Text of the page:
So Wolfman got the lease for Fusion Specialists. That was a really big space, but it was already cut up into bedrooms and stuff. There’d be six or eight people living in there. Like S. Freyer Esq. who played in Tower Recordings. We ended up recording some stuff there, like the Planet TR record. We used it as a studio/living/work space, but then the Wooden Wand guys moved in after us, a few tenants later. I think after that were some of the Woods guys.
B: Were they at Purchase as well?
M: I met Woods on the corner, so to speak. I reckon I met Jarvis first, when he was involved in Vanishing Voice. Jeremy and I came together through our camping and cassette interests. We played a bunch of gigs with Woods, cool Todd P shows, really good times. One of the best was on Election Night, after Obama won his first term. I dig their moods.
Erika and I did an obscure Heroine and it evolved into an MV & EE experimental raga cassette with Jeremy’s Fuck It Tapes imprint. A version of that got reissued on Three Lobed. That was recorded around 2007, and he started to come up to Vermont to hang with us a bit more after that. He always made time to drop in and go deep. I set up a gig with us, Woods and Religious Knives at the now sadly-defunct Tinderbox in Brattleboro. We also bugged you enough to set up that gig we did together at the New Grass Center for Underground Culture. Aside from the concerts, we started working with Jeremy in our home studio. He came up for some of the Barn Nova sessions. We did skeletal tracking work for a couple of songs at Maximum Arousal Farm, then he came up again from two days to do some dubs and live jamming when we did the sessions with J and the full Golden Road at Bank Row. It was a magic moment in time. Still is. We’ve been working on a duo project together called High Lodge, so there’s much more to come. I roll out to his home studio, Buttermilk Falls, in Warwick NY. I also went down to their Rear House Studios in Brooklyn to play a little on their At Echo Lake, and the newest, Bend Beyond. I kind of did the Al Wilson thing—a little harp, a little slide (laughs).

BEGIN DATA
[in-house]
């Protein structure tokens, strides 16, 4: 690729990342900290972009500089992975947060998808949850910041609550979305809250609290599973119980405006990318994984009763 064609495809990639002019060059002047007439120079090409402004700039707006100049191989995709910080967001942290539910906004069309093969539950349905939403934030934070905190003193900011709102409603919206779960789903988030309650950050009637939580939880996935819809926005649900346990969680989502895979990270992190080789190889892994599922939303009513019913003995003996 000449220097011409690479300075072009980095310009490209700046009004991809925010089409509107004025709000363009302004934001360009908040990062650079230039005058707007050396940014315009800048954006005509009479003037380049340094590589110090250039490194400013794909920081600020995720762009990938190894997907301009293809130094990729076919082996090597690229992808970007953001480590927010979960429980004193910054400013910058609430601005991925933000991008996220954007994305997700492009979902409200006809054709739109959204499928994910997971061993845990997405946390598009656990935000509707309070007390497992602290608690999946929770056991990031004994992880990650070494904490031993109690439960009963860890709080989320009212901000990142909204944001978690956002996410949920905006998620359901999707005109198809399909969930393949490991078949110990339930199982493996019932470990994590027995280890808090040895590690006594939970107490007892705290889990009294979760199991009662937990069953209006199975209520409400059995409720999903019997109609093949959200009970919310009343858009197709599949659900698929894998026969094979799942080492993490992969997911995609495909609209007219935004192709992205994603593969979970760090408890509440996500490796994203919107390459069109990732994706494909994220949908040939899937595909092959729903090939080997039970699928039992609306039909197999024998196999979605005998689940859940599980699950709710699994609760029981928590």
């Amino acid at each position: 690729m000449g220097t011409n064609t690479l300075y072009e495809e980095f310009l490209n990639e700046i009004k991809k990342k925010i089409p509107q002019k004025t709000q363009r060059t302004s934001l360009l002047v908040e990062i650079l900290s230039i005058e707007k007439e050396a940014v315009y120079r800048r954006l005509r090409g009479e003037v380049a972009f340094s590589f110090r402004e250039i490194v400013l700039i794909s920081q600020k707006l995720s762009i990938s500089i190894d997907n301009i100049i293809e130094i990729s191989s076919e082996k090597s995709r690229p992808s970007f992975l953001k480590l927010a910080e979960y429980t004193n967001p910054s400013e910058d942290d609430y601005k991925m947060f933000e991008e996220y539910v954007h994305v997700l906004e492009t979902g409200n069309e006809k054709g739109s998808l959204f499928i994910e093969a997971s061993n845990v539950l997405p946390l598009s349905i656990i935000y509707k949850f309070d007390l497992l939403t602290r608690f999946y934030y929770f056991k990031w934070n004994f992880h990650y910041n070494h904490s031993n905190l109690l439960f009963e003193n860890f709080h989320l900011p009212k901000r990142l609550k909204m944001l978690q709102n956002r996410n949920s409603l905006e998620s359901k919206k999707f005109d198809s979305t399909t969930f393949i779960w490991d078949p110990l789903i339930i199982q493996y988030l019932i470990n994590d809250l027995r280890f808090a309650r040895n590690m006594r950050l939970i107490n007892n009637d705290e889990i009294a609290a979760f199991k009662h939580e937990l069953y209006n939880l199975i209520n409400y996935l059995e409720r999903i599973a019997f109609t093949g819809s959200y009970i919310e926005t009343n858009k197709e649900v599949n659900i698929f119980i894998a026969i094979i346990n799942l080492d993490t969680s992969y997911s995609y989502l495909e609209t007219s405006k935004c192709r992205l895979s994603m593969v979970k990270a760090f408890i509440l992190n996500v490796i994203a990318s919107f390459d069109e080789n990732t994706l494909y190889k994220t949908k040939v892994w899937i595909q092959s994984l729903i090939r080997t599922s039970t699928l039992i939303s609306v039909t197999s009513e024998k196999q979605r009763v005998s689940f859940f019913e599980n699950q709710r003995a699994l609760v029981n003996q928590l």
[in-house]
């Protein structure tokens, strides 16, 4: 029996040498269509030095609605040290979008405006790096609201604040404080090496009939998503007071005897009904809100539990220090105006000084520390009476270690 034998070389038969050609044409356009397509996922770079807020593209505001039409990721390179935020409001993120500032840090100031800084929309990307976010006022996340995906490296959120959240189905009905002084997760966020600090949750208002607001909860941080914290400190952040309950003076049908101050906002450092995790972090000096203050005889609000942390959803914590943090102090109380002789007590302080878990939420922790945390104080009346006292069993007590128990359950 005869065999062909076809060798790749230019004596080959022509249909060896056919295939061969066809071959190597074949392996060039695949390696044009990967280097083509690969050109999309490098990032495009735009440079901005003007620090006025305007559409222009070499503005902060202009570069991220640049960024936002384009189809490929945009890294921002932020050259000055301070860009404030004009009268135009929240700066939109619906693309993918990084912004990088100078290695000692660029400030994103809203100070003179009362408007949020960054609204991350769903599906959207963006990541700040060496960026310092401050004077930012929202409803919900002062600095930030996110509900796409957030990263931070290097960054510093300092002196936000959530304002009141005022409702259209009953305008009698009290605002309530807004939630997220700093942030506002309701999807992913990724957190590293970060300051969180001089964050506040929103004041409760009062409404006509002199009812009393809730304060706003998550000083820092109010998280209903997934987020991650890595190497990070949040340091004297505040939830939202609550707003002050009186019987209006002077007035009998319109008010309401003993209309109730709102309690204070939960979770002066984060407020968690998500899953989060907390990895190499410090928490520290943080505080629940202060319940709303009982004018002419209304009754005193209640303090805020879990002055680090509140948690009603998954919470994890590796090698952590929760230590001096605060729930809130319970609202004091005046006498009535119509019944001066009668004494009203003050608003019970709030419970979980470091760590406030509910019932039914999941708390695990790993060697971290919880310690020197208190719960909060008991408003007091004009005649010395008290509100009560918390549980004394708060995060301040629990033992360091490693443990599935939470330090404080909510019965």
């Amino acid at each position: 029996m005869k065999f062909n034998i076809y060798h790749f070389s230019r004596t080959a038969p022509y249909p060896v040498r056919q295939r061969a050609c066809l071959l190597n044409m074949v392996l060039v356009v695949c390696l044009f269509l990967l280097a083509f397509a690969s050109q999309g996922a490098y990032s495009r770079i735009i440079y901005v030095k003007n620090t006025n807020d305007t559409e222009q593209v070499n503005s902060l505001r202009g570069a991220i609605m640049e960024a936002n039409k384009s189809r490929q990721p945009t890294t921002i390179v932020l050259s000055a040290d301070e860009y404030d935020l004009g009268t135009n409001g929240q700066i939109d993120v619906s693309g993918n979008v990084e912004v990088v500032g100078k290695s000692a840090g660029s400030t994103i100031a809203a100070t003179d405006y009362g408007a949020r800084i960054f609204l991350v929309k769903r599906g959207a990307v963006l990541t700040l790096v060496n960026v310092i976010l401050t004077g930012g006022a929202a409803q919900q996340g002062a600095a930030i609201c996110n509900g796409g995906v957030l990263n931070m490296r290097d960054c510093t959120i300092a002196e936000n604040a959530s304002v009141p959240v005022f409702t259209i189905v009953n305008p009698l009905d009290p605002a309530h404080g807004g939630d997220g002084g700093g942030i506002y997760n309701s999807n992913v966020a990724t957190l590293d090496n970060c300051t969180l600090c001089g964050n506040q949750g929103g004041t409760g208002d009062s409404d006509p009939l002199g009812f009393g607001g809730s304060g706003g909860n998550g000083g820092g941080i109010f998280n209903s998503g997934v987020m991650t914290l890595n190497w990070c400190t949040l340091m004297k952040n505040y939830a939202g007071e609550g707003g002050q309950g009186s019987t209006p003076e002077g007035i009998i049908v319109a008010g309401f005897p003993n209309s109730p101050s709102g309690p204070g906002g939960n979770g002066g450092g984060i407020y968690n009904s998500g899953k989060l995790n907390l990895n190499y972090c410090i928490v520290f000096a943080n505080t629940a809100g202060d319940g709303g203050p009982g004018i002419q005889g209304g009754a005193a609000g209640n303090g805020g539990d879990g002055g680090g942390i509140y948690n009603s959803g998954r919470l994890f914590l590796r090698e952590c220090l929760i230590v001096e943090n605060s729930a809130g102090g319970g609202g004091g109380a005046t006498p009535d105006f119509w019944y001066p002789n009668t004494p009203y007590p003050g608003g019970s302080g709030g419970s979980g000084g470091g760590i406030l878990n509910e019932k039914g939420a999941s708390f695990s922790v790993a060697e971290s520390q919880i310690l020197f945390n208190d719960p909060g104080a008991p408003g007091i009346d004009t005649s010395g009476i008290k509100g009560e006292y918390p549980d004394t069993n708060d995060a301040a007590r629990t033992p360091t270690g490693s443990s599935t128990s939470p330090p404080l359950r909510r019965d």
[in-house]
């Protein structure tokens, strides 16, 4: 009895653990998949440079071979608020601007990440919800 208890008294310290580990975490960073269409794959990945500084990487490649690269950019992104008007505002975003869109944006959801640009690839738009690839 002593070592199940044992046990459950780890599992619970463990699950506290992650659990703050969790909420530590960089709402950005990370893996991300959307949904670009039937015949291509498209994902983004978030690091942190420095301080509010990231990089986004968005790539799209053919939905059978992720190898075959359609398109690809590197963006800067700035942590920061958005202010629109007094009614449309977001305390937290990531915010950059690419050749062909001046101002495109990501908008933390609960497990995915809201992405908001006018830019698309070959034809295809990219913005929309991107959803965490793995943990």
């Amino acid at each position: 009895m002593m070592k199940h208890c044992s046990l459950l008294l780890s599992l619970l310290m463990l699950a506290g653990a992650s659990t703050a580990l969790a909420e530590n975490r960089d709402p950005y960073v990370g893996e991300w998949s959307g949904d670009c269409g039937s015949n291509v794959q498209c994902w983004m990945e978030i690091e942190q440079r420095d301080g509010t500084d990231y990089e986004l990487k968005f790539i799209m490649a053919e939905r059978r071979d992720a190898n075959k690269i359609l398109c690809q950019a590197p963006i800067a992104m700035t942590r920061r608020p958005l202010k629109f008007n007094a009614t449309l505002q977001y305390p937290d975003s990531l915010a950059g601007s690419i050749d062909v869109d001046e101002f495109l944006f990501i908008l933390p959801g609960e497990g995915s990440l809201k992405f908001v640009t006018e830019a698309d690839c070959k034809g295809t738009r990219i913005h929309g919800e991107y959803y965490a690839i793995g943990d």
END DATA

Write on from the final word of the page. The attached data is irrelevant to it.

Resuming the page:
Jeremy is such a beautiful spirit. He gives so much to the music and vibe. Our voices and sense of harmony work really well together. He triangulates the perfect geometry when he sings with me and Erika. And he even dons a “Woodsist Delivery Service” hat and drive the albums out to Maximum Arousal when our sides on his label come out. The cat is aware of the corners. But I didn’t know those dudes at SUNY, unless we maybe loosely crossed paths at Vinyl Solution.
B: So those guys took over Fusion Specialists?
M: Yeah. And PG lived there for a while, too. It was just a weird magnet of a place. I can’t even count everyone who passed through. Some people would only live there for two months. You’d get weird people you didn’t even know were there. It was a pretty weird hippied-out vibe.
B: When did Toth get there?
M: I didn’t know him at Purchase. I don’t think I was there when he was going there. I was still holding on ‘til ’94 or ’95 or so. At times I wasn’t even paying for school, I was just auditing classes. I’d just show up and sit there.
B; That’s around the time I met you.
M: Yeah, I started doing record fairs around then. I started going to FMU when it was in the basement of the church.
B: I remember you buying stuff from me, but I had no idea you put out records until Paul Majors told me.
M: He was a fan of that early Tower album. It was cool he was into it. We even did some music together.